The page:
There’s no single way to build an automation system. As engineers and end users, we have a variety of choices to make when it comes to nearly every component of an application. This is especially true for controllers and motion systems. Do you go with a safety PLC or standard PLC? Do you even choose a PLC? Is it better to go with a PC-based system? As if the choices weren’t plentiful enough, and although PC and PLC systems are the industry standard, there is another choice: microcontrollers. But are microcontrollers like Raspberry Pi and Arduino worth your time, and are they a good choice for your application?
Today we are comparing microcontrollers and PLC systems.
What is a PLC System?
A PLC (programmable logic controller) is an industrial computer used to monitor input devices and make certain decisions based on a previously input program. This generally controls some type of manufacturing or industrial process. In essence, a PLC is the control system behind an application.
Most PLCs are versatile and can generally be used to control nearly anything an engineer will need it to within the system. Most types of hardware and brands can be used with most modern, mainstream brands of PLCs.
Why Use PLCs?
There are three main benefits of using a PLC: versatility, ease of use, and durability. PLCs can be used in nearly any automation system. They are made to connect with a wide variety of sensors and devices and generally do not need any type of external conversion. They also come with a lot of built-in features and capabilities, making them fairly easy to use within a system. There is not a lot of user-required programming needed to use a PLC. They can quickly be mounted, plugged in and used within a system.
PLCs are also durable and long lasting. They are specifically designed to be used in rugged industrial environments. They generally do not need to be encased or protected from shocks, vibrations, corrosion, dust, and other environmental factors that are very common in industrial settings. These machines are able to run for decades in even the harshest industrial environments.
The Drawbacks of PLCs
While PLCs are versatile, durable and easy to use, they do have their drawbacks, the largest of which being the cost. Although they are powerful and make things easy, they do not come cheap, and engineers looking to run a small automated process may not be able to justify their price tag. While this isn’t generally a problem for large-scale machinery, smaller, high volume, and perhaps less complex machines may require an alternative automation control solution.
The second drawback comes in the form of program flexibility. Although PLCs are versatile in that they can be used with a wide variety of products, they generally run on a limited set of programs, commands, routines, and instructions. These limitations make it hard to create a customized control solution for an automation system. Those well versed on coding may prefer to use a PC-based system or microcontroller, both of which are essentially a blank slate when it comes to creating a control program.
Why Use Microcontrollers?
Arduino and Raspberry Pi microcontrollers are small, inexpensive computers capable of running virtually any program that you can code and place into the device. It’s like PC-based control but run on a very inexpensive and smaller scale. This isn’t to say that microcontrollers lack capability; they can be used to control a smaller industrial/commercial system effectively.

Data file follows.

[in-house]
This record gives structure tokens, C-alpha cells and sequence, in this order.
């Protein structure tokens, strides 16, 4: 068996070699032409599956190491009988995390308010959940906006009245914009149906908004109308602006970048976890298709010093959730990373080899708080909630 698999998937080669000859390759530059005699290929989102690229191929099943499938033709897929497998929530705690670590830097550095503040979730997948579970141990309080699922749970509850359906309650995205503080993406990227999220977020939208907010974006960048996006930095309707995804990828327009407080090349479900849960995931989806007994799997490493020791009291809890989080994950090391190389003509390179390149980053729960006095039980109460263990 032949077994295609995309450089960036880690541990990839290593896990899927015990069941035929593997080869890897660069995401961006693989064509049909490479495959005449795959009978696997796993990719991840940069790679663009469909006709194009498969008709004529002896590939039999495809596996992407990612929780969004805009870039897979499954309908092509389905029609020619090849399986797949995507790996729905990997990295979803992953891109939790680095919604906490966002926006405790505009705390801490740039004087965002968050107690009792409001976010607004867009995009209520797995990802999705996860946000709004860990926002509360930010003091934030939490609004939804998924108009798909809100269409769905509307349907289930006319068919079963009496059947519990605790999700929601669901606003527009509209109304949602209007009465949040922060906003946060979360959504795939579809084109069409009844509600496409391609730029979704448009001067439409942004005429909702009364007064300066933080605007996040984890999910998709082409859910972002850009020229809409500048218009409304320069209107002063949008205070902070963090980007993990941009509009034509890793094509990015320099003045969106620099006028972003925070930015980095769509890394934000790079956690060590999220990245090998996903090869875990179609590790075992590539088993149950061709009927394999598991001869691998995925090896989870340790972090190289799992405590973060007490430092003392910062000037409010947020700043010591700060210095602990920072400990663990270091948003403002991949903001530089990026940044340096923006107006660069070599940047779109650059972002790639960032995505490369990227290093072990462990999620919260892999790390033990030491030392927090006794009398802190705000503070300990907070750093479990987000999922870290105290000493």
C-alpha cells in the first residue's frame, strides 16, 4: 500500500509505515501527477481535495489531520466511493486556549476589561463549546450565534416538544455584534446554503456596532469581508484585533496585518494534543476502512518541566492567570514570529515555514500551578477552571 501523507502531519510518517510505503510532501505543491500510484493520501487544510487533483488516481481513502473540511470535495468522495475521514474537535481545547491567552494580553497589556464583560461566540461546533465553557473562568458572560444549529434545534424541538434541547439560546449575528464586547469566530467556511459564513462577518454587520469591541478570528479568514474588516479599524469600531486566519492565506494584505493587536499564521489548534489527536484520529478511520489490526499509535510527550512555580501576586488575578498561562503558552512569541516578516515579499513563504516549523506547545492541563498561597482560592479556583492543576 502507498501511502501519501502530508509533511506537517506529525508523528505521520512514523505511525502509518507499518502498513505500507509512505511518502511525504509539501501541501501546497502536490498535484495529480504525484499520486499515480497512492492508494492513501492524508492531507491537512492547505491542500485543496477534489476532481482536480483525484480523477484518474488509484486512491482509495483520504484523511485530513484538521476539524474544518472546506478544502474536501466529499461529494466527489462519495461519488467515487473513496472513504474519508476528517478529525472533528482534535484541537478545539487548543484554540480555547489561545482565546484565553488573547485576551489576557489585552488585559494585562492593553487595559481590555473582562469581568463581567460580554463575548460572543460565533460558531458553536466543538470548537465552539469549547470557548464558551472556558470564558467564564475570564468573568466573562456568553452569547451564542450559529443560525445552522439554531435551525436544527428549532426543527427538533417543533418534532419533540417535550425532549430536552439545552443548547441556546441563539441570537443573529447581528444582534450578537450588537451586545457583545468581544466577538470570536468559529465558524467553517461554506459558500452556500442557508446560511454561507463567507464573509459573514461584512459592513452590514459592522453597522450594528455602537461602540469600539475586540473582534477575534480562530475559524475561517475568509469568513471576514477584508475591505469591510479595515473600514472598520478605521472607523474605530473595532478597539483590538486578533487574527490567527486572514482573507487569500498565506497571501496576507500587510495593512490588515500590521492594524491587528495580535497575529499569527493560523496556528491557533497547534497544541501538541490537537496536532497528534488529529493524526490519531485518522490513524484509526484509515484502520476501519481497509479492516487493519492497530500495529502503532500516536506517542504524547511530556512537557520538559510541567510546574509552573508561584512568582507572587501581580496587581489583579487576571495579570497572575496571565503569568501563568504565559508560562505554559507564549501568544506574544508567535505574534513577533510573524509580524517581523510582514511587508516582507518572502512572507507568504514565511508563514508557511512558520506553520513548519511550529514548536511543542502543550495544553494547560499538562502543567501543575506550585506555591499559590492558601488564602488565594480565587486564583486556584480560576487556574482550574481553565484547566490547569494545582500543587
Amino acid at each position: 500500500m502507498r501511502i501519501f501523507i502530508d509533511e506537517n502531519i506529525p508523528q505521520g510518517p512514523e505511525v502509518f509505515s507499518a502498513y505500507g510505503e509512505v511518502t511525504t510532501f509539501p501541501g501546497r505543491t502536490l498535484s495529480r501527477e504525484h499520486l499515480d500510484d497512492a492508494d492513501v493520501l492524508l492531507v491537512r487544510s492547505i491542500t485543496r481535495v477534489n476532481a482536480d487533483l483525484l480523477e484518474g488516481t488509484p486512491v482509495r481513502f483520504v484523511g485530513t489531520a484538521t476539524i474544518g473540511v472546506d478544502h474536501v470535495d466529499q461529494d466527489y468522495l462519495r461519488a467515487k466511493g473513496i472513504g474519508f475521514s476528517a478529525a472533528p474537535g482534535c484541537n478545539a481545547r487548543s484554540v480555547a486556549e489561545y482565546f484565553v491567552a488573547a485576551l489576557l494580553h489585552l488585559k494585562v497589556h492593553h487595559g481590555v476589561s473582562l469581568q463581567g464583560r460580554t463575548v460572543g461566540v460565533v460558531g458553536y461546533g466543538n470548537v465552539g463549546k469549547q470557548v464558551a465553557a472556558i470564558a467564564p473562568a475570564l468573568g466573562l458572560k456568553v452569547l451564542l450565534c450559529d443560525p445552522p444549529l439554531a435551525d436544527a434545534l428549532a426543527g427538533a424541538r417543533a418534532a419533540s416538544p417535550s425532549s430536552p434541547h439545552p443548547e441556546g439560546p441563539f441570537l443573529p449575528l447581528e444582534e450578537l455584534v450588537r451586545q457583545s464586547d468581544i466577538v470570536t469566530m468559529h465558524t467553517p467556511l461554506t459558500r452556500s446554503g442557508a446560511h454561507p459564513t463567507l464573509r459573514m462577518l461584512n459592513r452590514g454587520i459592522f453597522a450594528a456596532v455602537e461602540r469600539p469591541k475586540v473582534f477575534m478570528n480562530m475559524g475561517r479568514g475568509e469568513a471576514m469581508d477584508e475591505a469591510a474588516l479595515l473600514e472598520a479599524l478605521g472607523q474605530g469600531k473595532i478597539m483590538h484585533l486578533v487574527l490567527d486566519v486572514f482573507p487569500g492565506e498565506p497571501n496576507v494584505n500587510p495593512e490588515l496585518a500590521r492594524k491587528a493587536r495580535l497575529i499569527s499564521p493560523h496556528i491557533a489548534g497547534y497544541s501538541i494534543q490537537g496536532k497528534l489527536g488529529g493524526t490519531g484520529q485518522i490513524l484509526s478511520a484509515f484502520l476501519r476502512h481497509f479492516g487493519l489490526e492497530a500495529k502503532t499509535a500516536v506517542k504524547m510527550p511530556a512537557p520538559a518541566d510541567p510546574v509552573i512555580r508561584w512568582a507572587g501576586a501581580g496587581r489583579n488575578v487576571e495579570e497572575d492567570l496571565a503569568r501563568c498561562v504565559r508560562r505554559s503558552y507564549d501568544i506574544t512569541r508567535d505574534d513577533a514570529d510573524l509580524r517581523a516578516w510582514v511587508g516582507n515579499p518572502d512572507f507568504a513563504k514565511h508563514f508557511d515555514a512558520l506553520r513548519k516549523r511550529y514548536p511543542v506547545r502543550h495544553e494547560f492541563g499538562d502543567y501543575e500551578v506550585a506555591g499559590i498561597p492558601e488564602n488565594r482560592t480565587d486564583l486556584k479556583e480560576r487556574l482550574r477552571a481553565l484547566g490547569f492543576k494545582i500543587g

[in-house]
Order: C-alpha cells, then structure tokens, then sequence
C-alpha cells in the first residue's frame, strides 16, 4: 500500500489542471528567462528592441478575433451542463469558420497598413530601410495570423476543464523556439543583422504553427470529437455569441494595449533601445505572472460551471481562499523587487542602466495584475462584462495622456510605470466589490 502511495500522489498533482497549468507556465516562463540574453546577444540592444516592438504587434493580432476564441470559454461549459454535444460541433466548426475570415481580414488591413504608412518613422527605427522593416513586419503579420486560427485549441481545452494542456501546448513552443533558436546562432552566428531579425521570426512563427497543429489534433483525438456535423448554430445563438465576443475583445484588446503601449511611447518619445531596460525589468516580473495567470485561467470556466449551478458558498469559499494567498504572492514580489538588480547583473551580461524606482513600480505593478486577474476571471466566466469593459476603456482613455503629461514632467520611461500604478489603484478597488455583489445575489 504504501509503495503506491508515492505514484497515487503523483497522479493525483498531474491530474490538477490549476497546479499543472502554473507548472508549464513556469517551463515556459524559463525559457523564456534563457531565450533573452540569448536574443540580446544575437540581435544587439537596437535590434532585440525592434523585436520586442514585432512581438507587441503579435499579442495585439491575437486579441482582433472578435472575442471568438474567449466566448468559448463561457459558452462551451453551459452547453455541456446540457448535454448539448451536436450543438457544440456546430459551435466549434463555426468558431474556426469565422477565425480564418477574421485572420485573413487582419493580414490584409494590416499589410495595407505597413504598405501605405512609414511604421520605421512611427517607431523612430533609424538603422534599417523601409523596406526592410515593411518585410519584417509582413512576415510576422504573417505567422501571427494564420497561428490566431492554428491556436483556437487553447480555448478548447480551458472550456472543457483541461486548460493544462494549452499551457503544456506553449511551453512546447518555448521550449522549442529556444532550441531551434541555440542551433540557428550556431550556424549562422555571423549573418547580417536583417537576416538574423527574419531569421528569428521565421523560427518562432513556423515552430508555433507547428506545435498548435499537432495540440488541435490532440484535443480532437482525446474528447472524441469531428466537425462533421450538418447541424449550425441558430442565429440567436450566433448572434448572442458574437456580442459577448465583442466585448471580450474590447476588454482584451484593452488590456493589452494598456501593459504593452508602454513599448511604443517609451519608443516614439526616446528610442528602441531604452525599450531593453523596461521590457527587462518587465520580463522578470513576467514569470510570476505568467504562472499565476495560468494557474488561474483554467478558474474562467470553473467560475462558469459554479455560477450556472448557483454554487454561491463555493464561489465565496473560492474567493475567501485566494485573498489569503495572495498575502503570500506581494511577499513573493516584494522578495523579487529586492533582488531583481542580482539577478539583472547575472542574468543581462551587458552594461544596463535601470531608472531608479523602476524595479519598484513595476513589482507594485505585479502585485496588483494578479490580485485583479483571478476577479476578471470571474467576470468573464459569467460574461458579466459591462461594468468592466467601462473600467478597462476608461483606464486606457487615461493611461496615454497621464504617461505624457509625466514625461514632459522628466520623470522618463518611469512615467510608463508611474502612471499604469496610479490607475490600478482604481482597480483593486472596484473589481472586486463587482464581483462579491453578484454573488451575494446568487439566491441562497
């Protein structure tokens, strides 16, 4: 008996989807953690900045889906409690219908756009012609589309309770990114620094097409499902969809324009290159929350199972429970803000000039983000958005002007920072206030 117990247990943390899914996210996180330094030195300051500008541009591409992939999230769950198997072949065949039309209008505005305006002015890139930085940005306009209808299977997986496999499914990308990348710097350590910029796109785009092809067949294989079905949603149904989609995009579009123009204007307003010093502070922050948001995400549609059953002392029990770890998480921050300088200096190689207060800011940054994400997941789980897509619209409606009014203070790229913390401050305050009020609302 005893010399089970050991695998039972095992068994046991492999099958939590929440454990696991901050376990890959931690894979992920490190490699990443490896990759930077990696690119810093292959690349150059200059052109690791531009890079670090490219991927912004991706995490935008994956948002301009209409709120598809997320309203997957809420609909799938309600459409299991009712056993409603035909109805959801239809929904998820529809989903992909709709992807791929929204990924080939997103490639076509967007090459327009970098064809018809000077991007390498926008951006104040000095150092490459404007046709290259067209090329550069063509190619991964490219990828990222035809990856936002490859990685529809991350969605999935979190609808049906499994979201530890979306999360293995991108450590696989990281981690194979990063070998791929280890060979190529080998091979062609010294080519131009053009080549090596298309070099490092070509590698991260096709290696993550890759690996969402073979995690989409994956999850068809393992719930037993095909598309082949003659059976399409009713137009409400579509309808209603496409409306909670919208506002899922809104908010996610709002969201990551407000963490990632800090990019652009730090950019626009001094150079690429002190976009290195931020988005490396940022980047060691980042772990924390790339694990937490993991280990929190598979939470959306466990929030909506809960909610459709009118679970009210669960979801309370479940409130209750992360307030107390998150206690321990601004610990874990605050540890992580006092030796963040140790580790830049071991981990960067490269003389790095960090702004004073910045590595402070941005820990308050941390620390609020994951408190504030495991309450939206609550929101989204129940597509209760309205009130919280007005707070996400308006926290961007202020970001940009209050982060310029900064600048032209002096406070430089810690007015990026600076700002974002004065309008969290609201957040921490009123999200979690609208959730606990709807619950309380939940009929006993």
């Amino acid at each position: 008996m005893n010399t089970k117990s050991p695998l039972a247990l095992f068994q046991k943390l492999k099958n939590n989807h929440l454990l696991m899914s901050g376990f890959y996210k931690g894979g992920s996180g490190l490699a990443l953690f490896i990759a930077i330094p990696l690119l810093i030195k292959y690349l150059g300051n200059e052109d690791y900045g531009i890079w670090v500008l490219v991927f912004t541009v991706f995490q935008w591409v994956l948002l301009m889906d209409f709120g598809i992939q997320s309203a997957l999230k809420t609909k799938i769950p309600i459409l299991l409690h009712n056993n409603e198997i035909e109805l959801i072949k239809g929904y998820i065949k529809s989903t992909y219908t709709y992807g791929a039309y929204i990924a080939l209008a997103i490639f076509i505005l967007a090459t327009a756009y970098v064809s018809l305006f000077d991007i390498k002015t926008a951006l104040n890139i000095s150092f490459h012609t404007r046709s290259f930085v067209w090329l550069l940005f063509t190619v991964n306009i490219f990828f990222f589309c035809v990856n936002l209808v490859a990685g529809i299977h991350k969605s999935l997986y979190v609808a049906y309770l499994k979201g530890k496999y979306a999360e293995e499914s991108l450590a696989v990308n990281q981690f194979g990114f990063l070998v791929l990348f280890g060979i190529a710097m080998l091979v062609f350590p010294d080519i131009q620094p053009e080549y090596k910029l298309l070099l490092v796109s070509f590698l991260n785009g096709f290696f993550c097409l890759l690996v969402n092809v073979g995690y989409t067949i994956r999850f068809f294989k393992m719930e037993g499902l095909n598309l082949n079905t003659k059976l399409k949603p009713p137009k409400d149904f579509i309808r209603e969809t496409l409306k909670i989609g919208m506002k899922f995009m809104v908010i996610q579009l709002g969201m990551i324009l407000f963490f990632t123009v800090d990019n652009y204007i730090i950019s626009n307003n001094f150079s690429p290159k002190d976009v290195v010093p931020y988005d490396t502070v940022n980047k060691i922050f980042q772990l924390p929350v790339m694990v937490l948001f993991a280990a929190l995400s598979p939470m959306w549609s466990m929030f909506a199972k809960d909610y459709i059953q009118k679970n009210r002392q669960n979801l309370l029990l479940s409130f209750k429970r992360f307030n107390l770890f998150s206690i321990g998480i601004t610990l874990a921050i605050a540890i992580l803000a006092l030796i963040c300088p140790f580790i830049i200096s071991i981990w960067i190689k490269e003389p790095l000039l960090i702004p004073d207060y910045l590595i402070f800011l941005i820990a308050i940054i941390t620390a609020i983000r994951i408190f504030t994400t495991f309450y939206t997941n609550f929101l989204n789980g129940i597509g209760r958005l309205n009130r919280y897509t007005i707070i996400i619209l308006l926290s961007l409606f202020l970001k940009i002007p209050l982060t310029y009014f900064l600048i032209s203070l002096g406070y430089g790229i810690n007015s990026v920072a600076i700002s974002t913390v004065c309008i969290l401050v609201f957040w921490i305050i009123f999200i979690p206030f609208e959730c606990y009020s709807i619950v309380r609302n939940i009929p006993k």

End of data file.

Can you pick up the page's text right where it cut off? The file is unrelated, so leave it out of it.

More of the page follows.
The main benefits are cost and flexibility in programming. Traditional PLCs strictly run on ladder logic, though some have an enhanced instruction set that includes structured text, function block, sequential function chart, and more. Typically, microcontrollers can run programs coded in a wide variety of languages and platforms. This gives engineers the option to control a system using a language they are comfortable with. Microcontrollers are also cheap; a Raspberry Pi can be purchased for as little as $25. This insignificant cost can be attractive to people who wish to use the device to control very small applications on large commercial applications that do not necessitate a full-scale PLC.
The Drawbacks of Microcontrollers
The main cons of using microcontrollers come back to one point: they simply weren’t designed with industrial environments in mind. Not only are do they use low voltage, they are not often tested for high shock and vibration, wide temperature ranges, and may not be suited for environments where corrosion, condensation, electrical noise, and dust are prevalent. If you are considering using a microcontroller instead of a PLC, you will have to invest significant amounts of time and money in environmental testing to ensure it will meet the requirements to work in your application.
Microcontrollers generally are not built to handle external errors, so they can easily become stuck in an infinite feedback loop during a process – this requires an extra level of program/system level programming and management. Although they offer a great amount of flexibility in programming, their blank slates mean that they have few pre-programmed solutions for any manufacturing or automation processes. This can be solved by a talented programmer, but those who lack programming and integration skills will find themselves with a powerful little device that is a challenge to use.
Need help choosing a PLC or PC-based controller for your application? Let us help! Get in touch with the automation experts at AMMC today.